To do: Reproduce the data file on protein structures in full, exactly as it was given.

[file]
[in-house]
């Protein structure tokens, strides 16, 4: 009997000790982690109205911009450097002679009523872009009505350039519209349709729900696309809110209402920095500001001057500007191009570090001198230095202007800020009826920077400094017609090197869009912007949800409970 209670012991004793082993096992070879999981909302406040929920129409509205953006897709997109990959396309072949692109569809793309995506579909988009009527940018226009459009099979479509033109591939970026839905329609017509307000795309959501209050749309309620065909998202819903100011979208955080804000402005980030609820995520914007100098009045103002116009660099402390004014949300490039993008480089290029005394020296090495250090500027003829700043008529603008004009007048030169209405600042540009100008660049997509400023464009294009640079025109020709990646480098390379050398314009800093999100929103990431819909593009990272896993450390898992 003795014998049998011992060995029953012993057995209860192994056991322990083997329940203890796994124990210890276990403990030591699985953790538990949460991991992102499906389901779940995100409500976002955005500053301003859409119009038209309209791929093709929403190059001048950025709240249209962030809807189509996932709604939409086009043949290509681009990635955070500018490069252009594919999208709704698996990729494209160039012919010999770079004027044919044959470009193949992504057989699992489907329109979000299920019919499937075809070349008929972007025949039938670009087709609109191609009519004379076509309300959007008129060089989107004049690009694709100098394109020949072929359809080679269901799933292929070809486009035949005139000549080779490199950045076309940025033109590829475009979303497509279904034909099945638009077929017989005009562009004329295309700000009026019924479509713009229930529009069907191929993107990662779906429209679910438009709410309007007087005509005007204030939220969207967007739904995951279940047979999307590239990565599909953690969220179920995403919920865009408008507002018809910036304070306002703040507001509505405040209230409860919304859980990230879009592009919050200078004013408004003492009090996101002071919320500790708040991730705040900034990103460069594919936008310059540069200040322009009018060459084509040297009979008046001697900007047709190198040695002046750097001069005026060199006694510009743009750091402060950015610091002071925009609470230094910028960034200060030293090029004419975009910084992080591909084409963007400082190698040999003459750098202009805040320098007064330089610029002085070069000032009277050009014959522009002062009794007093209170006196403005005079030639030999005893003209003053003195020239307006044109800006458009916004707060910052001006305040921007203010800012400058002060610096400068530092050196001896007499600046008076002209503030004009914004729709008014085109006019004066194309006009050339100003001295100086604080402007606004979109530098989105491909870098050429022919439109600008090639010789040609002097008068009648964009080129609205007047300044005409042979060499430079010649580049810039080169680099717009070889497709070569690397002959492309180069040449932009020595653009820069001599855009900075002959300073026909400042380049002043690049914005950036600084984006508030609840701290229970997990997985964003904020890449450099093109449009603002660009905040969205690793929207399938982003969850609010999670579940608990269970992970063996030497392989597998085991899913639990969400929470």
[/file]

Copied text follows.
[in-house]
């Protein structure tokens, strides 16, 4: 009997000790982690109205911009450097002679009523872009009505350039519209349709729900696309809110209402920095500001001057500007191009570090001198230095202007800020009826920077400094017609090197869009912007949800409970 209670012991004793082993096992070879999981909302406040929920129409509205953006897709997109990959396309072949692109569809793309995506579909988009009527940018226009459009099979479509033109591939970026839905329609017509307000795309959501209050749309309620065909998202819903100011979208955080804000402005980030609820995520914007100098009045103002116009660099402390004014949300490039993008480089290029005394020296090495250090500027003829700043008529603008004009007048030169209405600042540009100008660049997509400023464009294009640079025109020709990646480098390379050398314009800093999100929103990431819909593009990272896993450390898992 003795014998049998011992060995029953012993057995209860192994056991322990083997329940203890796994124990210890276990403990030591699985953790538990949460991991992102499906389901779940995100409500976002955005500053301003859409119009038209309209791929093709929403190059001048950025709240249209962030809807189509996932709604939409086009043949290509681009990635955070500018490069252009594919999208709704698996990729494209160039012919010999770079004027044919044959470009193949992504057989699992489907329109979000299920019919499937075809070349008929972007025949039938670009087709609109191609009519004379076509309300959007008129060089989107004049690009694709100098394109020949072929359809080679269901799933292929070809486009035949005139000549080779490199950045076309940025033109590829475009979303497509279904034909099945638009077929017989005009562009004329295309700000009026019924479509713009229930529009069907191929993107990662779906429209679910438009709410309007007087005509005007204030939220969207967007739904995951279940047979999307590239990565599909953690969220179920995403919920865009408008507002018809910036304070306002703040507001509505405040209230409860919304859980990230879009592009919050200078004013408004003492009090996101002071919320500790708040991730705040900034990103460069594919936008310059540069200040322009009018060459084509040297009979008046001697900007047709190198040695002046750097001069005026060199006694510009743009750091402060950015610091002071925009609470230094910028960034200060030293090029004419975009910084992080591909084409963007400082190698040999003459750098202009805040320098007064330089610029002085070069000032009277050009014959522009002062009794007093209170006196403005005079030639030999005893003209003053003195020239307006044109800006458009916004707060910052001006305040921007203010800012400058002060610096400068530092050196001896007499600046008076002209503030004009914004729709008014085109006019004066194309006009050339100003001295100086604080402007606004979109530098989105491909870098050429022919439109600008090639010789040609002097008068009648964009080129609205007047300044005409042979060499430079010649580049810039080169680099717009070889497709070569690397002959492309180069040449932009020595653009820069001599855009900075002959300073026909400042380049002043690049914005950036600084984006508030609840701290229970997990997985964003904020890449450099093109449009603002660009905040969205690793929207399938982003969850609010999670579940608990269970992970063996030497392989597998085991899913639990969400929470």